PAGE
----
When social scientists like me have lots of data, we tend to put it in tables. There’s nothing wrong with tables. They contain infinite details within a finite and teeny space, and they give the reader freedom to draw his or her own conclusions about which details are worth paying attention to.

In today’s post I’m teaching you:

• how to explore your data tables with Excel’s conditional formatting;
• how clustered bar charts are the worst charts ever;
• how a small multiples chart can save the day by quickly visualizing an entire table’s worth of details in the same amount of space as the original table; and
• how to create that small multiples chart in Excel (and it takes less than 5 minutes, I promise).

### The Original: A Data Table

This example comes from a short and sweet Child Trends brief: www.childtrends.org/wp-content/uploads/2013/07/125_Flourishing_Measures.pdf. This is a pretty typical situation in research and evaluation projects in which we’ve got some interesting variables across the top and multiple demographic breakdowns along the side.

### Option A: Conditional Formatting

I wanted to see the patterns and understand what was going on. For starters, I used conditional formatting to color-code any cells that were greater than the overall percentage. For example, in Column B, 93% of children “always” or “usually” were affectionate and tender with their parent. Girls were slightly more likely than boys to be affectionate and tender (95% of girls compared to 93% of children overall) so the 95% is highlighted.

Now what can I see? Something cool is going on with the kids above poverty and whose parents have higher levels of education.

This conditional formatting technique is a good start, but it didn’t seem to show me enough patterns, so I kept going.

### Option B: Data Bars

Data bars–within-cell bar charts–are another underused conditional formatting technique for exploring preliminary patterns from the comfort of your spreadsheet. I teach you how to make them here.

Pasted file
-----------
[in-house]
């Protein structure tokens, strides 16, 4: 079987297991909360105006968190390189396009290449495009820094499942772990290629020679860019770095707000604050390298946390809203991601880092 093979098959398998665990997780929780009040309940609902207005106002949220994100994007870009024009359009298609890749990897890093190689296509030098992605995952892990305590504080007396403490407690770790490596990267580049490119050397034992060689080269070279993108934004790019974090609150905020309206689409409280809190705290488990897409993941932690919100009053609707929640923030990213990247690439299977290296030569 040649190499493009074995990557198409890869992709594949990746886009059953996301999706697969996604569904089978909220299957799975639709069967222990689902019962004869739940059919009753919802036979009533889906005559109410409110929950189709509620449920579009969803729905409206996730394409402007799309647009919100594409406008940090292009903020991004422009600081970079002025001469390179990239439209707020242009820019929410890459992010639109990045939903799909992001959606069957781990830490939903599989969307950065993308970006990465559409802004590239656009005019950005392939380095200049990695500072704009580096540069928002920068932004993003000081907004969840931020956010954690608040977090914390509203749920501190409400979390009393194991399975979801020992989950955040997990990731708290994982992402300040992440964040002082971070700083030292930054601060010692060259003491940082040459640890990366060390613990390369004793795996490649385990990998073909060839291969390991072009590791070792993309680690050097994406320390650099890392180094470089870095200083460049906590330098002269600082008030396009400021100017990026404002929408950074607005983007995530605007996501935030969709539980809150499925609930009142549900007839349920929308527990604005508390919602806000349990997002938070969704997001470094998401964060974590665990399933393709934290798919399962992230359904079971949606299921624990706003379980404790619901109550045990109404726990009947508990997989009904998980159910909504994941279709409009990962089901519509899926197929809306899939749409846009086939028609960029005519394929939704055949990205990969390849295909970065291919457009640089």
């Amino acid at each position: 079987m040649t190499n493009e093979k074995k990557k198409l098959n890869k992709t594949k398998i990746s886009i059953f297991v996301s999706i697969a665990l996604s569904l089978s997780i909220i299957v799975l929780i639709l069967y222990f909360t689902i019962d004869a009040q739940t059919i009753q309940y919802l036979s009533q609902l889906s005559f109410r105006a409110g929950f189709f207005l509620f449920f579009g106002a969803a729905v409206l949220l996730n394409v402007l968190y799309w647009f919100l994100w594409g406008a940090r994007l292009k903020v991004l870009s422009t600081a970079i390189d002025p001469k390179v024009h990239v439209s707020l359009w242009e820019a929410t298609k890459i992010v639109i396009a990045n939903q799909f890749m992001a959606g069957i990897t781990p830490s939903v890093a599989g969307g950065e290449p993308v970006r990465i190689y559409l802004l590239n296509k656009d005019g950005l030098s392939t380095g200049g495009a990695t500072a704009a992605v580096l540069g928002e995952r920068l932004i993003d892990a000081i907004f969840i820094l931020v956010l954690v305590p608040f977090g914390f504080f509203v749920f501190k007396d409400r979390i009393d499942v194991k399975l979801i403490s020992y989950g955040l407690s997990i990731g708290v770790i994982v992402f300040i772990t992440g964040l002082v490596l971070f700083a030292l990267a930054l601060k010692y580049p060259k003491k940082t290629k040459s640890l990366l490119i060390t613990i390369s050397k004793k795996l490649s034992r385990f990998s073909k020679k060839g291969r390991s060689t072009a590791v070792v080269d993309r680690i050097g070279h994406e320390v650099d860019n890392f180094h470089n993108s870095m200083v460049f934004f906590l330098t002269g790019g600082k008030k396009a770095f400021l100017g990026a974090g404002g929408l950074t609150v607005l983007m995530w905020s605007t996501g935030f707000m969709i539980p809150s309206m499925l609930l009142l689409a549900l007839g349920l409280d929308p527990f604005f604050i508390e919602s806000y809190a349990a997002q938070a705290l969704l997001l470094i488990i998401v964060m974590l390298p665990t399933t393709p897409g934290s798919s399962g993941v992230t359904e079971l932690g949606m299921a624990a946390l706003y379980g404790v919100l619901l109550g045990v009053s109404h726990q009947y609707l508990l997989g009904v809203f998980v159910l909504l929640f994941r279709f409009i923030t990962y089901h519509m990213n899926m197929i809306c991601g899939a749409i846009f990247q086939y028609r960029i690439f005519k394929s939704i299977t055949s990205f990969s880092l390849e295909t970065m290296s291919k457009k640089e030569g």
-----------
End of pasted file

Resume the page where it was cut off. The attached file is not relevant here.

What’s happening with column C? Why are those bars so short? Why are the kids less likely to bounce back? Now that I can see what’s going on, my brain’s full of questions.

### Option C: Clustered Bar Chart

I made one of these bad boys just for fun, and the result was even more incomprehensible than I could have imagined. The not-so-fun part is that I still see charts like these in research and evaluation reports. If you’re still using these, please, contact me and I’ll help you out.

### Option D: Small Multiples Bar Chart

I could’ve visualized this data through a million different individual bar charts: a bar chart showing the overall percentages for each of the four indicators (the option selected by the authors in their original report), a dot plot showing the gender differences for one or two or three or four of the indicators, a bar chart focusing on parental education, etc.

Instead of highlighting one or two patterns, I wanted to see the entire landscape of what was going on. Same real estate as the original data table. The chart could fit on just one page within the body of a report or in an appendix. But now, my brain receives the information through both images and text, rather than just text alone like in the original data table.

And since my primary goal was to see the big picture, I opted for a generic title, generic subtitle, and emphasis-free color scheme. In other words, my title just states the graph’s content rather than putting forth a “so what?” (it’s modeled after a data table from an appendix, after all). My subtitle describes the data source but doesn’t give my interpretation of what’s going on. My colors are matched to Child Trends’ logo rather than Excel’s default color scheme, but the colors don’t emphasize one category or series of data over another. I’ll describe these distinctions in more detail in a future post.

(You can also view the high resolution image here.)